National Geographic : 1899 Nov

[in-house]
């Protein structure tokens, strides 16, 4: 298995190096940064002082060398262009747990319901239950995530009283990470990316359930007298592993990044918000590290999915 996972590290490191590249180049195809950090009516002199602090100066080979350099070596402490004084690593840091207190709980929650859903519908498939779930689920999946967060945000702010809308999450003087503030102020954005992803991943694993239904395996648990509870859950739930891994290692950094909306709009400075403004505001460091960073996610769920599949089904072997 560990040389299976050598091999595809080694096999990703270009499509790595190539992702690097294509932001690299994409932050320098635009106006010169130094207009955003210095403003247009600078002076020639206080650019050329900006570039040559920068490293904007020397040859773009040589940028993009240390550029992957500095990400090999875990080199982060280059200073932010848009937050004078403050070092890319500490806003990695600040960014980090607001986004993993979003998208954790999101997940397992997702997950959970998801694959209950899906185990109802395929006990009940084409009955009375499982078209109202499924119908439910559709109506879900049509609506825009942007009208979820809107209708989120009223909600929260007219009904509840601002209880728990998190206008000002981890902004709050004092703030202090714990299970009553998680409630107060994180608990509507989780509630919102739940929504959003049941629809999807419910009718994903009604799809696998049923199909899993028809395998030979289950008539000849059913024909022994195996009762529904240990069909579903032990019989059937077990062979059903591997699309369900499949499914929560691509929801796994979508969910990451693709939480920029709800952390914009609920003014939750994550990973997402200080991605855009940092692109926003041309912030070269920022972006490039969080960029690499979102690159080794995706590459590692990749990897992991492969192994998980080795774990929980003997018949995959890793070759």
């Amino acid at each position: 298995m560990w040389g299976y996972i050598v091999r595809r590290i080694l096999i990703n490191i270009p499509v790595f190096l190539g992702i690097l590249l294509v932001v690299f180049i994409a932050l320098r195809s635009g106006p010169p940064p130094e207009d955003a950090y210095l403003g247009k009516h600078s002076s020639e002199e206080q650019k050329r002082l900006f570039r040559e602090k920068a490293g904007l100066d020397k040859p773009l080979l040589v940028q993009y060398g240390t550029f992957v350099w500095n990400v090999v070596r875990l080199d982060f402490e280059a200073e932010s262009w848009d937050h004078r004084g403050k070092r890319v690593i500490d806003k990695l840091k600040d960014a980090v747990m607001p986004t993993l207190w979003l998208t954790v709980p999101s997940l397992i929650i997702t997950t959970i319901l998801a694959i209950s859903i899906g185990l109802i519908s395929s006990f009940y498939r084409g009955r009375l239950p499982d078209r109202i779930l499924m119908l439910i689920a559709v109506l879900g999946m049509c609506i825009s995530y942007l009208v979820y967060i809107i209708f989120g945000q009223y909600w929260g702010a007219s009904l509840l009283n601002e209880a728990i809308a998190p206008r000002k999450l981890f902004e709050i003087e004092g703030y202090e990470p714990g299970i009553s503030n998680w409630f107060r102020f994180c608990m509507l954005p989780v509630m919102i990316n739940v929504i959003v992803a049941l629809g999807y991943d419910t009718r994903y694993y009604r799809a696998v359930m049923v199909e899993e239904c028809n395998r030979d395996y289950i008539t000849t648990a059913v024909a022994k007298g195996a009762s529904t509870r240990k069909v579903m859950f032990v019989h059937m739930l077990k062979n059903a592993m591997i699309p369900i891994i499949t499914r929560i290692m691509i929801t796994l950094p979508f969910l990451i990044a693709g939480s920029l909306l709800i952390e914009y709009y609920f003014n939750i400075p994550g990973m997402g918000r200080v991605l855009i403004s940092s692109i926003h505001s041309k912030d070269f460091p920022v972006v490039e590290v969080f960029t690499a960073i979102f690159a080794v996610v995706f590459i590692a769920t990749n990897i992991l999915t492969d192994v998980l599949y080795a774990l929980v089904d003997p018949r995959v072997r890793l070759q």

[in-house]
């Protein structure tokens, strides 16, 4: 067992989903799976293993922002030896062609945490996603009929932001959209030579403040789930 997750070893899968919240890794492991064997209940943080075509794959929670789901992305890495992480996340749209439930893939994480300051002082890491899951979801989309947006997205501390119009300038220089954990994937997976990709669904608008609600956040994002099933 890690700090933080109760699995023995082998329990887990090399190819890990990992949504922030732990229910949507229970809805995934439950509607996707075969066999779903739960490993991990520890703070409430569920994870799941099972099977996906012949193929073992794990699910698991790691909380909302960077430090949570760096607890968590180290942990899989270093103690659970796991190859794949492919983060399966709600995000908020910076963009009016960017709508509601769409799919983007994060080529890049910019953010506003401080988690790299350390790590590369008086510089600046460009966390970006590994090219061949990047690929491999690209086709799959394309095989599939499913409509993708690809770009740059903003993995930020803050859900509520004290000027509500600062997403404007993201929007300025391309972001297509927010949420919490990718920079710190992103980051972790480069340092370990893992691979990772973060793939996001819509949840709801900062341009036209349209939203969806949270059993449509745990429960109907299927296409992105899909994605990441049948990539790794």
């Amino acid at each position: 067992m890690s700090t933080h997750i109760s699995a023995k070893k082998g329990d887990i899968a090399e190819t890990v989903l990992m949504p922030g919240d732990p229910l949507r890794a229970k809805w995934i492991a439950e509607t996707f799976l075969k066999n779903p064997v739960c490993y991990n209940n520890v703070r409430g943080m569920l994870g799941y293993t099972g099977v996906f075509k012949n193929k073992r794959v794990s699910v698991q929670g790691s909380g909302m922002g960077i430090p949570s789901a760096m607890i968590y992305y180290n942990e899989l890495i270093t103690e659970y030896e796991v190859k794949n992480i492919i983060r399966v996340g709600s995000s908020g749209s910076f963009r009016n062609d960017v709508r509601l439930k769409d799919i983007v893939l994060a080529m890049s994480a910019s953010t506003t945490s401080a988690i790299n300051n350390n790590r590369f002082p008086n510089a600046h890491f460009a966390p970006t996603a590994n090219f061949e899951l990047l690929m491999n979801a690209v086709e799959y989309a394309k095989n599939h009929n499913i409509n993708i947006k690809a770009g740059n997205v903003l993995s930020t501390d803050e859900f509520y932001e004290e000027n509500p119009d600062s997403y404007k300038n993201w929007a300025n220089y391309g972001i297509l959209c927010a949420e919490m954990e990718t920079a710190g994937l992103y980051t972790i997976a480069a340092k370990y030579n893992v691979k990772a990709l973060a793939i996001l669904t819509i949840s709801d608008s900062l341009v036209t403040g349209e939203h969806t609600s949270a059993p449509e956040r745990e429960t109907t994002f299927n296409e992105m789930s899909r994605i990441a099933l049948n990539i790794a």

THE ALASKAN BOUNDARY The remaining article to be noted is the seventh, which pro vides "that for the space of ten years . . . the vessels of the two powers, or those belonging to their respective subjects, shall mutually be at liberty to frequent, without any hindrance whatever, all the inland seas, the gulfs, havens, and creeks on the coast mentioned in article 3 for the purposes of fishing and of trading with the natives." I have already referred to the fact that the negotiations were broken off because the British plenipotentiary insisted that the liberty to frequent those "in land seas, gulfs, havens, and creeks " should be made perpetual, and that the negotiations were renewed upon the basis of the privilege granted in the Russo-American treaty of 1824, the lan guage of article IV of which, as Secretary Canning informed Sir Charles Bagot,* was copied into the British treaty. This ten years' privilege is inconsistent with any other interpretation of the treaty than the complete sovereignty of Russia over, not only a strip of territory on the mainland which follows around the sinuosities of the sea, but also of the waters of all bays or inlets extending from the ocean into the mainland. This is the more manifest when the subsequent history respecting the provision of article IV of the American and article VII of the British treaty is recalled. At the expiration of the term of ten years the Russian minister in Washington gave notice to the Government of the United States that the privilege had expired, and a notification to that effect was made in the public press of the United States.t Persistent efforts were made by the United States to have the privilege extended for another period of ten years, but it was firmly refused by Russia.t The British privi lege was likewise terminated upon the expiration of the ten years mentioned, and this article of the treaty was never again revived. Having reviewed the negotiations preceding the treaty of 1825 and examined the provisions of that instrument now in dispute, I pass to a statement of facts since the celebration of the treaty, showing the views of the high contracting parties and those claiming under them as to the stipulations of that conven tion. As soon after the treaty as the data could be compiled, to wit, in 1827, a map was published in St Petersburg, " by order * Ib., 434. Secretary Canning, in his instruction to Sir Stratford Canning, used this language: " Russia cannot mean to give to the United States of America what she withholds from us, nor to withhold from us anything that she has consented to give to the United States." t Senate Ex. Doc. No. 1, Twenty-fifth Congress, third session, p. 24 . $ Ib., 69.